Ferguson, Missouri exploded in anger Monday night, moments after the announcement of a grand jury decision not to indict white police officer Darren Wilson in the shooting death of unarmed black teenager Michael Brown. Despite the frigid temperatures, dense crowds gathered outside the police station in anticipation of the verdict. Police and the National Guard found themselves unable to prevent widespread arson, and a dozen businesses were burned to the ground before night’s end. By Wednesday, over 2,000 troops had been brought into the area, bringing the number of U.S soldiers in St. Louis up to levels comparable with the military occupation of Iraq.
Demonstrators massed across the country in anticipation of the verdict, and joined Ferguson in expressing deep frustration with a system that seems incapable of delivering justice for Black Americans. I want to start with a brief round-up of events across the country between November 24th and 27th, before moving on to commentary and analysis of the way in which media outlets and internet commenters have reacted to the national crisis this week. The virulent racism of the right, and the deeply ingrained riot-shaming of liberals and the left both have plenty to teach us about where we stand in America today.
In Los Angeles, police arrested over 300 demonstrators total on Tuesday and Wednesday nights after consecutive nightly shutdowns of the 101 and 110 Harbor freeways. Hours after the freeway closure late Tuesday, nine demonstrators again brought the 101 to a standstill Wednesday morning, making headline news across a county of 12 million people.
In Oakland, hundreds of protesters took to the streets following the verdict, leading to several nights of looting, vandalism, and street battles with police. An ABC helicopter livestream Tuesday night captured dramatic footage of destruction in Oakland’s gentrified neighborhood of Temescal. Fires in the street raged late into the night, and over 80 arrests were reported in the morning. On Wednesday, Oakland Police brought in hundreds of reinforcements from the California Highway Patrol and neighboring agencies. Windows were smashed at the headquarters of pro-law enforcement newspaper The Oakland Tribune, but a heavy police presence prevented a repeat of the widespread disorder seen Monday and Tuesday nights.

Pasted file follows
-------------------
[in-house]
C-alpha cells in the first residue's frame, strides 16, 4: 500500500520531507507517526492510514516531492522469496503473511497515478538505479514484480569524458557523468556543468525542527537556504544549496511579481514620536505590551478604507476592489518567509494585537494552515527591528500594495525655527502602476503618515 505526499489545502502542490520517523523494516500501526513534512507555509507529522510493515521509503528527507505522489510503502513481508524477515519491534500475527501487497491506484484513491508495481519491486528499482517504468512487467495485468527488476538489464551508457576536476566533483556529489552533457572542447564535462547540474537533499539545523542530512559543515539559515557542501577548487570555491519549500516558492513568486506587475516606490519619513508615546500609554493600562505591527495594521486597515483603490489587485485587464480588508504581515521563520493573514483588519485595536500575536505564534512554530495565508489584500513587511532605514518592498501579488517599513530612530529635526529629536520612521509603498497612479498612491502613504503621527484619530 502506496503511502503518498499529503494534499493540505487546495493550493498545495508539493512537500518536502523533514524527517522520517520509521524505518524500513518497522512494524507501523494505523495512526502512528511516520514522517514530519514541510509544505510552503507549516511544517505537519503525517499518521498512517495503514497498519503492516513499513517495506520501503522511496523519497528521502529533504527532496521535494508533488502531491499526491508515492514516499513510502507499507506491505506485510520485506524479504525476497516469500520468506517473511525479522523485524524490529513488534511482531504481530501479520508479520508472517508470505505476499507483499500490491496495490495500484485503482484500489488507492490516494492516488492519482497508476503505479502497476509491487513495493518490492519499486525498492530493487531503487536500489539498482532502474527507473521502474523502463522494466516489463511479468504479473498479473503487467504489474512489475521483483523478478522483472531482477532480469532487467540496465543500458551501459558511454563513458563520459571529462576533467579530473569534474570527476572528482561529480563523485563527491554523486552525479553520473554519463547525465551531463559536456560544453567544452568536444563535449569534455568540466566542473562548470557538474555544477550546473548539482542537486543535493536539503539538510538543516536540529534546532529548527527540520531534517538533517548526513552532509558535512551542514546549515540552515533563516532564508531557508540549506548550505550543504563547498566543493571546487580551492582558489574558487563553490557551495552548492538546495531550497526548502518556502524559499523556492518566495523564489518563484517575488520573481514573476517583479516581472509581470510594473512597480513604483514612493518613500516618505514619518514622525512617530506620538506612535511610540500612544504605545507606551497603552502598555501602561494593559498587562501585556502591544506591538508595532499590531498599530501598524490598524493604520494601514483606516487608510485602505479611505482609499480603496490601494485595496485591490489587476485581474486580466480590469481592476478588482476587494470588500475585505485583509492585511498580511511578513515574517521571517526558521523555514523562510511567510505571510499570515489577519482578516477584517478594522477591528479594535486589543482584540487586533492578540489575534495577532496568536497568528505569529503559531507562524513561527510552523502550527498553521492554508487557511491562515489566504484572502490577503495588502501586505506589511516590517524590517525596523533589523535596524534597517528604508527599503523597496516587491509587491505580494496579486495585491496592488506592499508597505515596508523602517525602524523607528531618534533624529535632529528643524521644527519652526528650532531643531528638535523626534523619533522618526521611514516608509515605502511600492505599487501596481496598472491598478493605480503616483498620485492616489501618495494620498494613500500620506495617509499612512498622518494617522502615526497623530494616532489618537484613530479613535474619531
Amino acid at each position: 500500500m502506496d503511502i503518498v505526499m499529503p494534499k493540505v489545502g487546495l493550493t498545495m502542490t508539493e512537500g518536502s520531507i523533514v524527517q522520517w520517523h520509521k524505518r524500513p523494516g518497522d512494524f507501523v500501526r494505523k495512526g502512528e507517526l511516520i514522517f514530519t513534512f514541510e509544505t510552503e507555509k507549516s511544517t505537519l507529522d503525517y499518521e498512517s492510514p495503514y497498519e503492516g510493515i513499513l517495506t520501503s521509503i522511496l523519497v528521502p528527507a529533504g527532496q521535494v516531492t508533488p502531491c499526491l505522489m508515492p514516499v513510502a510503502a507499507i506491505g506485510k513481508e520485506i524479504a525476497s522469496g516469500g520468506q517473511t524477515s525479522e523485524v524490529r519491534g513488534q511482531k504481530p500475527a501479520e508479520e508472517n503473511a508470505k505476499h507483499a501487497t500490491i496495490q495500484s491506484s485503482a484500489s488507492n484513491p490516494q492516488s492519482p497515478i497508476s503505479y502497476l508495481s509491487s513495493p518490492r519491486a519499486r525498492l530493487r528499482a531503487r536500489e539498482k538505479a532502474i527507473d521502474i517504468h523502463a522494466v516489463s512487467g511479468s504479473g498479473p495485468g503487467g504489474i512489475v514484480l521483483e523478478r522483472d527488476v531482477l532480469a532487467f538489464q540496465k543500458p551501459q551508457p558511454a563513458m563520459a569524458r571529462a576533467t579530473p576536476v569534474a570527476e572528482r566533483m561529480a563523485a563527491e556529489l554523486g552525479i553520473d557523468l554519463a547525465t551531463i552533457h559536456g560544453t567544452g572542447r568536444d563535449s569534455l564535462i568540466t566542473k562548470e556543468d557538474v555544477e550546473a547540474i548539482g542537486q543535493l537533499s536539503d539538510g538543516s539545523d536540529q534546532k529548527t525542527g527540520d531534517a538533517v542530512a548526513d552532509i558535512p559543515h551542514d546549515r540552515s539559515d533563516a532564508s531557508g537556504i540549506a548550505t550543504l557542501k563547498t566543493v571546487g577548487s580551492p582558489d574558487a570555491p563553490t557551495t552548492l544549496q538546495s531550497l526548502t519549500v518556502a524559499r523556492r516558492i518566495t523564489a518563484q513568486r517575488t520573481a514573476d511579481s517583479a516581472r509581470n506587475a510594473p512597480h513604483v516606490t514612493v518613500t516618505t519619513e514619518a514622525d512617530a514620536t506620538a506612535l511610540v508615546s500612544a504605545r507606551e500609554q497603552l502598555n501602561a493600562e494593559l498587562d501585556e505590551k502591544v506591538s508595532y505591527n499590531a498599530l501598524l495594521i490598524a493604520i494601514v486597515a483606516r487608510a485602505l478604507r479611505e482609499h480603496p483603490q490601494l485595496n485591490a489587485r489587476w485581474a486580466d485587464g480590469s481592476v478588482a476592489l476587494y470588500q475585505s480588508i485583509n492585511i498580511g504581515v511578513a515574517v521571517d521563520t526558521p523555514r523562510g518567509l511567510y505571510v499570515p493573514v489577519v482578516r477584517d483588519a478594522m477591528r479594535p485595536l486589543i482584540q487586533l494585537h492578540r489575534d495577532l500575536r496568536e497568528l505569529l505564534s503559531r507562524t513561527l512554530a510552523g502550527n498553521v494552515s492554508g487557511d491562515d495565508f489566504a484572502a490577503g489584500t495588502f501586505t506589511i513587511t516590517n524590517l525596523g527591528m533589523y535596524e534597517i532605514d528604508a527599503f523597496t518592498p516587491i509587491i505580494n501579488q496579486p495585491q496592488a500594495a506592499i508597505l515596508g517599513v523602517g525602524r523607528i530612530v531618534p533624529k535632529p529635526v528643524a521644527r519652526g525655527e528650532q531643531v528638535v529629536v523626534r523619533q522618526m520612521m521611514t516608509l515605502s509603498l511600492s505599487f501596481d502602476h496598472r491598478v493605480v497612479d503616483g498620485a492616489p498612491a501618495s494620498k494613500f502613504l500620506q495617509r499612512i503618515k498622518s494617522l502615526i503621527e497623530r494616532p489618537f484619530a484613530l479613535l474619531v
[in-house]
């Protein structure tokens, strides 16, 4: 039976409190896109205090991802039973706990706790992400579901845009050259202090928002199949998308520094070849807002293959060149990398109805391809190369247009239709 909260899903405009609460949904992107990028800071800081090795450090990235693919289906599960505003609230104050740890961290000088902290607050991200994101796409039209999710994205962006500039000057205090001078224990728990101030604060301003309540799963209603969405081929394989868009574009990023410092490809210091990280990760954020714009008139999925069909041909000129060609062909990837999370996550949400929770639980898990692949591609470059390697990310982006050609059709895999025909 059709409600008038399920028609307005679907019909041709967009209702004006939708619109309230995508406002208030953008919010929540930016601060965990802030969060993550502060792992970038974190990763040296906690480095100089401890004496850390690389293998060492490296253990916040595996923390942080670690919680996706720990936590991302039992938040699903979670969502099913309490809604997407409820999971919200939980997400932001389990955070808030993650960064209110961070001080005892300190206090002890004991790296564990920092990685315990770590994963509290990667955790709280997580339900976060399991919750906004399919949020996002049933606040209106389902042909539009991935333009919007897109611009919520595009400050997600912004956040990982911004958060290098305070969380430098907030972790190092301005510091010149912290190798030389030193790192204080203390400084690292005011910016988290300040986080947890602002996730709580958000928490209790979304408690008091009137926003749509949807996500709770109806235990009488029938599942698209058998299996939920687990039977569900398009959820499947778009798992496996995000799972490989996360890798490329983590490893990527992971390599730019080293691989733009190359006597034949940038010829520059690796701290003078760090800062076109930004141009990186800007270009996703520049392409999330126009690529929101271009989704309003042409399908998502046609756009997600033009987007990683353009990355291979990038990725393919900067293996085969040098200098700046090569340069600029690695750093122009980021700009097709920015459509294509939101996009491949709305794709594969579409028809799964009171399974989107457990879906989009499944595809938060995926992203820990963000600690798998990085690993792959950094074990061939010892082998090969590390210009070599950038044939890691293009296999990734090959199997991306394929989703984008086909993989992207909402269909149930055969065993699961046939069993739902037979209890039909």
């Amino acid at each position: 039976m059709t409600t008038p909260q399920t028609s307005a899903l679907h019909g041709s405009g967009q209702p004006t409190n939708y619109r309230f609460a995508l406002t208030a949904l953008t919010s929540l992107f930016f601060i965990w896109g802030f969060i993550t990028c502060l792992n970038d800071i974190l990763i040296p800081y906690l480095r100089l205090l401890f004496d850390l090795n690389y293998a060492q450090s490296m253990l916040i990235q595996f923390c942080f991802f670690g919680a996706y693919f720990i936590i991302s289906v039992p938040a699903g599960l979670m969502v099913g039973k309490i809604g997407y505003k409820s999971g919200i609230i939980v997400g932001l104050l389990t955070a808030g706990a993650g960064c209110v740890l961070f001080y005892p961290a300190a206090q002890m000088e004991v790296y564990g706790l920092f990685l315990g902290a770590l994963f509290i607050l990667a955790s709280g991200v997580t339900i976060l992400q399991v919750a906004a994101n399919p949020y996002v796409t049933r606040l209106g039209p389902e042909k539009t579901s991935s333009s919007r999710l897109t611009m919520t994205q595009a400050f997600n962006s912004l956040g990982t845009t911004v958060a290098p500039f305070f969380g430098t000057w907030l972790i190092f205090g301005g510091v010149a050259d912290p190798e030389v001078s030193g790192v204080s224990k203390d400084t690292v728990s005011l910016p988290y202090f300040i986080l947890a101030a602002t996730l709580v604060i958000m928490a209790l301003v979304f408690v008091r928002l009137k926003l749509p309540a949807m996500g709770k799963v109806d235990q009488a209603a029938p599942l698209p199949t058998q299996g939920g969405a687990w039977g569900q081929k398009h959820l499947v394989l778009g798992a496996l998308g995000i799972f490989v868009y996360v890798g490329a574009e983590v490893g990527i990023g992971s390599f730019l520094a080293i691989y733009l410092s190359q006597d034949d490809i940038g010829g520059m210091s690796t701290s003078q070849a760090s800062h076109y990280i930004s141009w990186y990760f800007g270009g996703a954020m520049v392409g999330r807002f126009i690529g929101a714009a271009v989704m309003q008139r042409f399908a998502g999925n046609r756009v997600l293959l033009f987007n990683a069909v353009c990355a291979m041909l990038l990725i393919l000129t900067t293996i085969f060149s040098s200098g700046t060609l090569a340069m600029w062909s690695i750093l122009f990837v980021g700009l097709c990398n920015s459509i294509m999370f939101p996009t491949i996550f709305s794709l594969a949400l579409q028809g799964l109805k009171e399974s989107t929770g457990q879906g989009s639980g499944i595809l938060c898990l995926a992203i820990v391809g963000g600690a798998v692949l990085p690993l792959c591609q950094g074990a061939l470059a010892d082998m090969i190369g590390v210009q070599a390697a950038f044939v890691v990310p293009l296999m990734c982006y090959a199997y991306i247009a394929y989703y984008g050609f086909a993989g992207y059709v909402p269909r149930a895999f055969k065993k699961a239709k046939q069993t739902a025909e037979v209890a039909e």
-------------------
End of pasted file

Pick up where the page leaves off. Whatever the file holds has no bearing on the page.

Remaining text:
On the East Coast, thousands marched in New York City and Washington D.C, holding signs and banners reading “Black Lives Matter” and “Jail Killer Cops”. November 25th, protesters shut down a freeway in Rhode Island, and demonstrators in Baltimore blocked streets near a college campus. In Manhattan, protesters and police faced off at the Lincoln Bridge, resulting in a complete shutdown of traffic between Midtown and New Jersey. On Thanksgiving, a group of over 100 protesters in New York City attempted to disrupt the Macy’s Parade, leading to several arrests.
Large demonstrations took place throughout the South, in Atlanta, New Orleans, Dallas and elsewhere. On Tuesday November 25th, after a night of mobile protests, anarchists smashed windows at the National Guard Armory in Durham, North Carolina, an event covered in both the mainstream media and a communique urging “a continued escalation in local, combative struggle against racism, capitalism, and the state”. Protesters blocked the freeway in Dallas, taking up the call to #shutitdown issued across Twitter and social media.
Black Lives Matter vs #AllLivesMatter
The #ferguson hashtag dominated social media throughout late November, as both supporters and detractors of Darren Wilson fought for space and legitimacy in the unruly terrain of Twitter, Facebook, and Instagram. Administrators for a Facebook page called “Black Lives Matter” warned against “feeding the trolls”, and Twitter users bickered over the meaning of the #AllLivesMatter hashtag gaining traction among clueless white people.